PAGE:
Stages of Sleep

Usually sleepers pass through five stages: 1, 2, 3, 4 and REM (rapid eye movement) sleep. These stages progress cyclically from 1 through REM then begin again with stage 1. A complete sleep cycle takes an average of 90 to 110 minutes. The first sleep cycles each night have relatively short REM sleeps and long periods of deep sleep but later in the night, REM periods lengthen and deep sleep time decreases.

Stage 1 is light sleep where you drift in and out of sleep and can be awakened easily. In this stage, the eyes move slowly and muscle activity slows. During this stage, many people experience sudden muscle contractions preceded by a sensation of falling.

In stage 2, eye movement stops and brain waves become slower with only an occasional burst of rapid brain waves. When a person enters stage 3, extremely slow brain waves called delta waves are interspersed with smaller, faster waves. In stage 4, the brain produces delta waves almost exclusively. Stages 3 and 4 are referred to as deep sleep or delta sleep, and it is very difficult to wake someone from them. In deep sleep, there is no eye movement or muscle activity. This is when some children experience bedwetting, sleepwalking or night terrors. In 2008 the sleep profession in the US eliminated the use of stage 4. Stages 3 and 4 are now considered stage 3.

Slow wave sleep comes mostly in the first half of the night, REM in the second half.  Waking may occur after REM.  If the waking period is long enough, the person may remember it the next morning.  Short awakenings may disappear with amnesia.

In the REM period, breathing becomes more rapid, irregular and shallow, eyes jerk rapidly and limb muscles are temporarily paralyzed. Brain waves during this stage increase to levels experienced when a person is awake. Also, heart rate increases, blood pressure rises, males develop erections and the body loses some of the ability to regulate its temperature. This is the time when most dreams occur, and, if awoken during REM sleep, a person can remember the dreams. Most people experience three to five intervals of REM sleep each night.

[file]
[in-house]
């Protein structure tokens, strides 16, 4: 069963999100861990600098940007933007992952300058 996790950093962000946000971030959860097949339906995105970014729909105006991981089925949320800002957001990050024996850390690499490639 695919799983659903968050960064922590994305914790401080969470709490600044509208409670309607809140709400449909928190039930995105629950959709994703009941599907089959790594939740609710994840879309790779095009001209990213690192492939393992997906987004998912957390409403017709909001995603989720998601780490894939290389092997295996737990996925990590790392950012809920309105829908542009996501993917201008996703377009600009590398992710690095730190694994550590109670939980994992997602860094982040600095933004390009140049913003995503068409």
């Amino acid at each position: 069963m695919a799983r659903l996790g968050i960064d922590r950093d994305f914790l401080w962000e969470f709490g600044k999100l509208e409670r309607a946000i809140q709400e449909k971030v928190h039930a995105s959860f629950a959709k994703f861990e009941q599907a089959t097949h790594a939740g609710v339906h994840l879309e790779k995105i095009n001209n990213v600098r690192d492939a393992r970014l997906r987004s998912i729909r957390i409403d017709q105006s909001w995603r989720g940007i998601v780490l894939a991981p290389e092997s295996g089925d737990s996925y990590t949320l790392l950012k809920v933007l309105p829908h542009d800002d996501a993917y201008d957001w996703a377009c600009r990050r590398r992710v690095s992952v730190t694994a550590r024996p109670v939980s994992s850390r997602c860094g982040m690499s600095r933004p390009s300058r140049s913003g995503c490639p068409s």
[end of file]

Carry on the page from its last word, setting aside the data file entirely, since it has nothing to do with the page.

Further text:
Infants spend almost 50% of their time in REM sleep. Adults spend nearly half of sleep time in stage 2, about 20% in REM and the other 30% is divided between the other three stages. Older adults spend progressively less time in REM sleep.

brain waves of different sleep stages
Graphic courtesy of National Institutes of Health

As sleep research is still a relatively young field, scientists did not discover REM sleep until 1953 when new machines were developed to monitor brain activity. Before this discovery it was believed that most brain activity ceased during sleep. Since then, scientists have also disproved the idea that deprivation of REM sleep can lead to insanity and have found that lack of REM sleep can alleviate clinical depression although they do not know why. Recent theories link REM sleep to learning and memory.

Stage Frequency (Hz) Amplitude (micro Volts) Waveform type
awake 15-50 <50  
pre-sleep 8-12 50 alpha rhthym
1 4-8 50-100 theta
2 4-15 50-150 splindle waves
3 2-4 100-150 spindle waves and slow waves
4 0.5-2 100-200 slow waves and delta waves
REM 15-30 <50  


The brain waveform during REM has low amplitudes and high frequencies, just like the waking state. Early researchers actually called it "paradoxial sleep".

The American Academy of Sleep Medicine has floated use of the term "Stage R" for REM sleep, but this new terminology has not caught on.

Waking REM Sleep NREM Sleep
Stage 0 Stage R
Light Sleep Deep Sleep
Stage 1 Stage 2
Stage 3 Stage 4
Eyes open, responsive to external stimuli, can hold intelligible conversation Brain waves similar to waking.  Most vivid dreams happen in this stage.  Body does not move.
Transition between waking and sleep.  If awakened, person will claim was never asleep. Main body of light sleep.  Memory consolidation.  Synaptic pruning. Slow waves on EEG readings. Slow waves on EEG readings.
16 to 18 hours per day 90 to 120 min/night 4 to 7 hours per night


Circadian Cycles and Sleep

Dissecting the mechanism of our internal clock



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